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Can drones help Myanmar flood relief? Not until the government says so

Flooding in Myanmar's Sagaing Region in August 2016 Zin Min Swe/Facebook
Flooding in Myanmar's Sagaing Region in August 2016

Floods have displaced more than 422,000 people in Myanmar this month. Drone enthusiasts say they want to help assess the damage from the air but are having a hard time convincing the government to accept their offer.

“When we face flooding, as we can’t reach the flood victims’ location by road, drones can be useful to survey areas and pinpoint flood victims’ locations,” explained Win Naing, a former air force technician and founder of the Myanmar Aero Hobbyists Association. 
He recently delivered a presentation on using drones to survey flood-hit areas to representatives of several departments at the government’s Natural Disaster Management Training Centre.
Some officials are receptive, but approval of any new initiative must face Myanmar’s daunting bureaucracy, which became bloated under four decades of military rule that ended when a semi-civilian government took power in 2011.
“Collecting (information) by drone is a very good idea,” said Kyaw Lwin Oo, the Department of Meteorology and Hydrology’s regional director for Upper Myanmar. “It may be useful for rescue and localised monitoring, and gathering real-time information in localised flooding, and assessing the impact of emergency cases.”
However, launching a drone in Myanmar means clearing some significant bureaucratic hurdles. Would-be pilots must apply to the Department of Civil Aviation and register their intention to fly with local police, which can be a lengthy process. While some may circumvent this process, they can’t work with government agencies on relief efforts unless they get official permission.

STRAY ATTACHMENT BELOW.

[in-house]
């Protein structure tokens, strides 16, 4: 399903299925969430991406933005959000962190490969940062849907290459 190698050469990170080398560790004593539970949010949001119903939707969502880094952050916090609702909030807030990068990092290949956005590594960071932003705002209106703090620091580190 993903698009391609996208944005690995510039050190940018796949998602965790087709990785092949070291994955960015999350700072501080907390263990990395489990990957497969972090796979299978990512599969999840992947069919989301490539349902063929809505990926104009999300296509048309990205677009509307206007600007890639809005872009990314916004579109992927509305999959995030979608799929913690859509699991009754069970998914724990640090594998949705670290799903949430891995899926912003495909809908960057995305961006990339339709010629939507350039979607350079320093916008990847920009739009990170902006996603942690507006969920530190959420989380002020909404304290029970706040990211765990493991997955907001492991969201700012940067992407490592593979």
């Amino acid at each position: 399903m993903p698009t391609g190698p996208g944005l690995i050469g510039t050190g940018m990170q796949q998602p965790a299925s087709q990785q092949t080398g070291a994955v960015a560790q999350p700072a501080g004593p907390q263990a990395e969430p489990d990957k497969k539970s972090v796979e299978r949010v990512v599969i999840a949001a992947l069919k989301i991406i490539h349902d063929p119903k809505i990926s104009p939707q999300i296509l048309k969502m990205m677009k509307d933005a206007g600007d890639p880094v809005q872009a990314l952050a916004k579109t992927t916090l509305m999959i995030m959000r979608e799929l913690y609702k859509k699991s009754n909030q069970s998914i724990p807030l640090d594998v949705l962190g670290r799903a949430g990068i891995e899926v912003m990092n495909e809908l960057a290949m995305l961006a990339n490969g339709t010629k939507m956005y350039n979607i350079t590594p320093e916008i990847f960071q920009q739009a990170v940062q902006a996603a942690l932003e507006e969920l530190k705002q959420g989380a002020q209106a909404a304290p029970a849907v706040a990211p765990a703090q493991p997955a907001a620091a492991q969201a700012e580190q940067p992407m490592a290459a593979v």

Zin Min Swe/Facebook
Flooding in Myanmar's Sagaing Region in August 2016
On Monday, the UN emergency aid coordination body, OCHA, said that floodwaters were beginning to recede, allowing some of the hundreds of thousands of displaced people to start returning to their communities. 
The World Food Programme said yesterday that 180,000 people are in need of food, and the UN organisation appealed “urgently” for $4 million to fund flood relief.
The floods have claimed eight lives so far, said Aung Kyaw Htut of the Myanmar Red Cross, and there are concerns now that poor sanitation could spread disease. 
“We are asking for disaster relief emergency funds through [the International Federation of Red Cross and Red Crescent Societies' headquarters in] Geneva: about 300,000 Swiss francs for immediate relief,” he told IRIN.
Zin Min Swe/Facebook
Flooding in Myanmar's Sagaing Region in August 2016
Myanmar may be in for another round of floods in the next couple months due to the weather phenomenon La Niña, said Aung Kyaw Htut.
Win Naing of the Aero Hobbyists Association is hopeful of policy change in the near future, and says he hopes to use his drone to monitor the swelling of a river north of Yangon in the coming weeks.
“There must be at least some policies to allow them to fly, on condition that they have to follow [rules that ensure] public safety and privacy,” he said.  
Even if the government doesn’t accept the use of drones for post-disaster assessment this year, there will likely be plenty of opportunities in the future as Myanmar is one of the countries most vulnerable to climate change. 
In its 2016 Global Climate Change Risk Index, the advocacy group Germanwatch put Myanmar among the top three nations most affected by extreme weather events between 1995 and 2014. Last year, floods killed more than 100 people. In 2008, Cyclone Nargis claimed an estimated 140,000 lives.
Zin Min Swe/Facebook
Flooding in Myanmar's Sagaing Region in August 2016
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